De-Shalit and Wolff offer some important methodological insights as well. In a discussion of the now common distinction between "ideal" and "non-ideal" theories of justice, the authors argue for the virtues of the latter. Ideal theories, they write, rely on a "hugely simplified model of the world . . . with known variables, and highly reliable information flows." (219) By contrast, non-ideal theories are designed for real-world conditions, which often require "abandoning our highest aspirations and replacing them with others that have a higher likelihood of successful implementation." (219) A non-ideal theory, according to the authors, will be a theory of balance and compromise. Consequently, if someone wishes to criticize a non-ideal theory, it is not enough to point to a flaw or undesirable consequence. One must show that a better alternative approach is possible under real-world conditions. More generally, the authors insist on the non-ideal approach because "arguments made for or against a theory using an abstract model of the world cannot always be assumed to work as well in the conditions of the real world, where the conditions of the model may not hold." (219) I would add that the problem with ideal theories is not merely one of implementation, but also, as I have emphasized, their dependence on implausible assumptions about human agency.
Let me conclude by saying something nice about the 'ideal theory' approach that characterizes most of the essays in this volume. Responsibility-sensitive policies are prevalent in Western democratic societies. Appeals to individual choice and responsibility are common in political rhetoric concerning health-care, welfare, taxation, and education. As Knight and Stemplowska note in their introduction, a somewhat ironic consequence of the philosophical debate is that it has undermined a number of these policies, and much of the rhetoric, by showing "the many assumptions and countless difficulties involved in attributing responsibility in a way that could justify withholding assistance from those in need." (22). Of course, this result sometimes comes about inadvertently -- philosophers do not always acknowledge these assumptions and difficulties. But the editors are correct that careful philosophical attention to the connection between responsibility and justice -- even when conducted on an abstract level -- has elevated the debate above simple ideology and exposed many of the pitfalls and controversial assumptions required for determining responsibility. With this accomplished, my hope is that the philosophical debate shifts in the "non-ideal" direction, with more focus on theories that apply to the world we live in and to human beings as we really are.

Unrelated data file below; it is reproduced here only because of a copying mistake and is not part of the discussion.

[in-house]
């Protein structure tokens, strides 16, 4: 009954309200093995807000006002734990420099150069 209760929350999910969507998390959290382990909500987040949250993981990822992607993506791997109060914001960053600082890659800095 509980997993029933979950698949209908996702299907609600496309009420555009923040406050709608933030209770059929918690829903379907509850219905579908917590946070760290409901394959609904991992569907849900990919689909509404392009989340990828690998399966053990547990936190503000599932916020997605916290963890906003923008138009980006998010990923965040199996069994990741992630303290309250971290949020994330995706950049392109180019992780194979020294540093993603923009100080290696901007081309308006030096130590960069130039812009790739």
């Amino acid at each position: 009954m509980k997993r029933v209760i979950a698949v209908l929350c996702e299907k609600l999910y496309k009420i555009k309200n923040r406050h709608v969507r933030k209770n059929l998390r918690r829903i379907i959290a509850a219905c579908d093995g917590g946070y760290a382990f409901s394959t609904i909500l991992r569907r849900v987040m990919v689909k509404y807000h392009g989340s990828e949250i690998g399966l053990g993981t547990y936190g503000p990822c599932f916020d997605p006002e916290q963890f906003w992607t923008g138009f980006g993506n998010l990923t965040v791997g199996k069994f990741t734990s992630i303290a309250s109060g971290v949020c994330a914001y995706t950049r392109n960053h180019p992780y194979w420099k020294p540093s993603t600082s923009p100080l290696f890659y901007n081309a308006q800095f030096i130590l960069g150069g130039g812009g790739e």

Richard Arneson, in his contribution to this volume, notes that the case of Alfred Doolittle made him question the difference principle and try to elaborate a responsibility-sensitive approach to justice.
 Temkin does conclude the paragraph by adding that "there may be many cases where people are not (fully) responsible for their characters, in which cases the notion of absolute justice will not be (fully or straightforwardly) applicable." (56) But of course, this is not the point. Given his remarks a few sentences earlier, it is unclear why he is confident that anyone is, or can be, responsible for their characters in the sense required for absolute justice.